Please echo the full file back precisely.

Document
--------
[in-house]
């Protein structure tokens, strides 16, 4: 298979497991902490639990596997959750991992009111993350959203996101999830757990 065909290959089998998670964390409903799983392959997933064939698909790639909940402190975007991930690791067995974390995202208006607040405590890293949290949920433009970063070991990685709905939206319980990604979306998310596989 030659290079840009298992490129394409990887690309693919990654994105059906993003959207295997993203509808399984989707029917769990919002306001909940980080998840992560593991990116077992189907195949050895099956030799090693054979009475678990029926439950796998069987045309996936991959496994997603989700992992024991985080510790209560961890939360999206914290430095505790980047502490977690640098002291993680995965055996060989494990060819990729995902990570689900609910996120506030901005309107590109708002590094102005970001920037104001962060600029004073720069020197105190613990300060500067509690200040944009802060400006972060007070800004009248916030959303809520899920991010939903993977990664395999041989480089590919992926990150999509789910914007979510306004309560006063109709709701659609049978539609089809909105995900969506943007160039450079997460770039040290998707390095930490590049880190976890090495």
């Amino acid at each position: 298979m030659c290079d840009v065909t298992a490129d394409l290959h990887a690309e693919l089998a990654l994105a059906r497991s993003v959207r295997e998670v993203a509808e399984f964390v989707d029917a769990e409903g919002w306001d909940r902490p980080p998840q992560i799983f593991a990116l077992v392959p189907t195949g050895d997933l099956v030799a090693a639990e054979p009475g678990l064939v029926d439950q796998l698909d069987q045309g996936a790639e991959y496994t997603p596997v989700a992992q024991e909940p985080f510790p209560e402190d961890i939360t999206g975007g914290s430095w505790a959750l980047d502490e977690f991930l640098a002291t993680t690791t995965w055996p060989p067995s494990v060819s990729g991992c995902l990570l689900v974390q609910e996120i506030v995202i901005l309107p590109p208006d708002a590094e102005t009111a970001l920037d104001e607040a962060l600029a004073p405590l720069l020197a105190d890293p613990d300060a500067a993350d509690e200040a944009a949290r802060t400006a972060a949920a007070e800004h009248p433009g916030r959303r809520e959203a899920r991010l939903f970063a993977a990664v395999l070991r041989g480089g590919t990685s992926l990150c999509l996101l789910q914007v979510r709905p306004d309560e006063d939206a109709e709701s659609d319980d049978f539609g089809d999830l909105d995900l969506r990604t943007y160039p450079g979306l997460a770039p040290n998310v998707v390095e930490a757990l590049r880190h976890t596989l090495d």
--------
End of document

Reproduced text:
[in-house]
């Protein structure tokens, strides 16, 4: 298979497991902490639990596997959750991992009111993350959203996101999830757990 065909290959089998998670964390409903799983392959997933064939698909790639909940402190975007991930690791067995974390995202208006607040405590890293949290949920433009970063070991990685709905939206319980990604979306998310596989 030659290079840009298992490129394409990887690309693919990654994105059906993003959207295997993203509808399984989707029917769990919002306001909940980080998840992560593991990116077992189907195949050895099956030799090693054979009475678990029926439950796998069987045309996936991959496994997603989700992992024991985080510790209560961890939360999206914290430095505790980047502490977690640098002291993680995965055996060989494990060819990729995902990570689900609910996120506030901005309107590109708002590094102005970001920037104001962060600029004073720069020197105190613990300060500067509690200040944009802060400006972060007070800004009248916030959303809520899920991010939903993977990664395999041989480089590919992926990150999509789910914007979510306004309560006063109709709701659609049978539609089809909105995900969506943007160039450079997460770039040290998707390095930490590049880190976890090495």
């Amino acid at each position: 298979m030659c290079d840009v065909t298992a490129d394409l290959h990887a690309e693919l089998a990654l994105a059906r497991s993003v959207r295997e998670v993203a509808e399984f964390v989707d029917a769990e409903g919002w306001d909940r902490p980080p998840q992560i799983f593991a990116l077992v392959p189907t195949g050895d997933l099956v030799a090693a639990e054979p009475g678990l064939v029926d439950q796998l698909d069987q045309g996936a790639e991959y496994t997603p596997v989700a992992q024991e909940p985080f510790p209560e402190d961890i939360t999206g975007g914290s430095w505790a959750l980047d502490e977690f991930l640098a002291t993680t690791t995965w055996p060989p067995s494990v060819s990729g991992c995902l990570l689900v974390q609910e996120i506030v995202i901005l309107p590109p208006d708002a590094e102005t009111a970001l920037d104001e607040a962060l600029a004073p405590l720069l020197a105190d890293p613990d300060a500067a993350d509690e200040a944009a949290r802060t400006a972060a949920a007070e800004h009248p433009g916030r959303r809520e959203a899920r991010l939903f970063a993977a990664v395999l070991r041989g480089g590919t990685s992926l990150c999509l996101l789910q914007v979510r709905p306004d309560e006063d939206a109709e709701s659609d319980d049978f539609g089809d999830l909105d995900l969506r990604t943007y160039p450079g979306l997460a770039p040290n998310v998707v390095e930490a757990l590049r880190h976890t596989l090495d």